The Game Changer: Xbox’s Andrew Kim

April 8, 2014

He first created an internet tsunami with re-imagining of Microsoft
The 22-year-old is now one of the minds behind the technology giant’s as-of-yet unannounced and unseen successor to Xbox One

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Andrew Kim went straight from Art Center College of Design in Pasadena to Xbox team last year. (Photo – courtesy of Andrew Kim)

By Tae Hong

It took a school project, a blog and a technology-obsessed college student to get people buzzing again about Microsoft.

Andrew Kim, 22, is now one of the minds behind the technology giant’s as-of-yet unannounced and unseen successor to Xbox One.

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Earlier this year, Kim was included in Forbes’ “30 Under 30″ list in the video games category. (Andrew Kim)

His re-imagining of the company’s branding, titled “The Next Microsoft,” created an Internet tsunami and propelled them to bring him onto the much-coveted Xbox team last year, fresh out of the Art Center College of Design in Pasadena.

Earlier this year, he was included in Forbes’ “30 Under 30″ list in the video games category.

For Kim, who is a part-time industrial designer and part-time visual designer on the project, the future of the Xbox lies in its ability to integrate its products into the Microsoft experience while being holistic.

“As a designer, I think execution is really critical and what we can improve on in the future,” he says. “Getting hardware that feels great, getting software that is fluid, having experiences that feel cohesive and immediate — those are the things I’m interested in.”

Kim, whose Korean name is Seung-hyun, and who moved to Vancouver with his family after finishing the first grade in elementary school, first felt a spark when he took apart an iPod Mini in middle school.

No, forget sparks — he fell in love at first sight.

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Screenshots from “The Next Microsoft” on Minimally Minimal

 “I realized that products have to be constructed and manufactured from multiple parts and that there are creative ways to go about it,” he says. “That was the moment when my passion blew up, and that’s the only thing I could think about.”

It was the beginning of an obsession. The more he learned the basics of product design on online forums and the more he took apart gadgets to see what was inside, the more his enthusiasm grew. It pushed even his parents to allow him to call in sick to school so he could stay home and create.

The “butterfly phone,” which he conceptualized as a 15-year-old, was a product of that time. It eventually landed on Gizmodo in 2007, where the popular technology site comments, “It is extremely far-fetched and extremely cool.”

He may cringe when the phone is brought up, but it’s hard to ignore that he wasn’t even halfway through high school when it was made.

“You’ve gotta give the kid credit. It’s a compelling design,” one Gizmodo reader states underneath the article. “Most kids his age are busy listening to whatever crap is playing on MTV. He’ll go places.”

The reader was right. Kim headed to Seoul, South Korea, in 2009.

While completing an internship there at Mintpass under the founder of Korean electronics company iRiver, Kim also took the time to learn traditional Korean art through an artist to whom he was introduced by his aunt.

It’s the philosophy he picked up that stays with him as a designer.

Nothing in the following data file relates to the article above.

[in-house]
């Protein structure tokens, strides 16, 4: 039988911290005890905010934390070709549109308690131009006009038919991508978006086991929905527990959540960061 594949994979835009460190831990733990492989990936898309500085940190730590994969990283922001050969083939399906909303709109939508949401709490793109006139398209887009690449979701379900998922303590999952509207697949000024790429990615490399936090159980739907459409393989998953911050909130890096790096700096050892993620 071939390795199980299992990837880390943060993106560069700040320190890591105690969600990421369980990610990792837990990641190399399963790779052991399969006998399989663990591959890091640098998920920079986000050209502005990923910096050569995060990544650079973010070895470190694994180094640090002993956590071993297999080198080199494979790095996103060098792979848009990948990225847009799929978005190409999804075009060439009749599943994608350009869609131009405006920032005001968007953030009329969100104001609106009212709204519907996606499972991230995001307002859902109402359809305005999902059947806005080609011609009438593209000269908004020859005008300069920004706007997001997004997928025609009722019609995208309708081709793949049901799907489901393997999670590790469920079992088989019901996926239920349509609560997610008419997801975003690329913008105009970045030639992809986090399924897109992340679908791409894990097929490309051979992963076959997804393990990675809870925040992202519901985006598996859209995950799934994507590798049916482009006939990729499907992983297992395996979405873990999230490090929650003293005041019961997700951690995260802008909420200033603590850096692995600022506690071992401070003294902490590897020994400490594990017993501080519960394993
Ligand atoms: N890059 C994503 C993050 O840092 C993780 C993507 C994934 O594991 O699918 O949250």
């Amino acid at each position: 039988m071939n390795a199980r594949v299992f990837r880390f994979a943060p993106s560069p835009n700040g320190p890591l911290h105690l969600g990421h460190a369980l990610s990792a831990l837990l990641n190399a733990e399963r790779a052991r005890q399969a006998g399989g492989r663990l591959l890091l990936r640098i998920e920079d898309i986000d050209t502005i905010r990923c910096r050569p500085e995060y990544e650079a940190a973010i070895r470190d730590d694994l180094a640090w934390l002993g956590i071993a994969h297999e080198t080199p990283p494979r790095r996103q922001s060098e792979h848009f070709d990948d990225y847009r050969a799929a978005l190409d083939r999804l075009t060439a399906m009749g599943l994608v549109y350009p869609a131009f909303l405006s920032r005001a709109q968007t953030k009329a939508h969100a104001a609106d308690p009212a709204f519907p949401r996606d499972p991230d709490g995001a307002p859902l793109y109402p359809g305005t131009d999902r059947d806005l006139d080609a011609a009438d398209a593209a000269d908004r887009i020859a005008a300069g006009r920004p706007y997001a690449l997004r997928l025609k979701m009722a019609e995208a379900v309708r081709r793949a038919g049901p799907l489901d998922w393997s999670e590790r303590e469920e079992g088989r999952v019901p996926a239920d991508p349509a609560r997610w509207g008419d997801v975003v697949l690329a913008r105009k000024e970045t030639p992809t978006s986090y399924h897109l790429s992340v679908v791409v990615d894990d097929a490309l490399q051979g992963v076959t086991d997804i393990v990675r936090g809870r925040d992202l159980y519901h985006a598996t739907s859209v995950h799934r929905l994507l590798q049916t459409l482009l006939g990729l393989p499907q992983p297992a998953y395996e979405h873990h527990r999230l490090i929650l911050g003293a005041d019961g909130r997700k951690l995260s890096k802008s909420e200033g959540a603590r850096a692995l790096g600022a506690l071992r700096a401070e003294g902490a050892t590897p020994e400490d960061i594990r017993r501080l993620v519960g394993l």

“When you’re painting with those traditional inks, you’re either black or white. You have to show restraint, and it’s all about doing more with less,” Kim says. “I try to make the most products out of the least amount of lines and expressing what it is through craftsmanship and small details.”

If it’s his innovative spirit that got Kim noticed, it’s his love for clean, minimalist design that keeps him a mainstay on lists of design blog favorites and visionaries-to-watch.

If it’s his innovative spirit that got Kim noticed, it’s his love for clean, minimalist design that keeps him a mainstay on lists of design blog favorites and visionaries-to-watch. (Andrew Kim)

In 2012, he received an assignment while at the Art Center College of Design to redesign a Popsicle. Instead, in three days, he had rebranded Microsoft.

Through his personal blog, Minimally Minimal, the project took on a life of its own.

Andrew Kim, everyone — Mashable, The Verge, Business Insider, among others — raved, had done what Microsoft hadn’t been able to do in years: make it cool, and make it bigger than life.

Kim had visited the company prior to the rebranding project and had already developed interest in working there. When he joined the team in 2013, he realized everyone — including upper management and the chief of staff — had seen it.

If it’s his innovative spirit that got him noticed, it’s his love for clean, minimalist design that keeps him a mainstay on lists of design blog favorites and visionaries-to-watch.

As a designer, he has his own thoughts on the products being manufactured by large Korean companies like Samsung, the world’s largest smartphone and mobile phone maker.

Korea has amazing technology, he says. But the biggest flaws he sees with large Korean manufacturers is that they forgo world-class designs in order to make products just to sell a lot of them, he says.

Down the line, he sees himself focusing on design, maybe even after starting his own studio.

“My goal isn’t about creating the most popular X,” he says. “It’s more about creating something that could be special for a smaller group of people.”

 

2 Comments

  1. Mine Blocks

    April 15, 2017 at 1:51 PM

    Kim is my ideal man when i am 16 year old. he is really a legend.

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    April 26, 2017 at 12:23 PM

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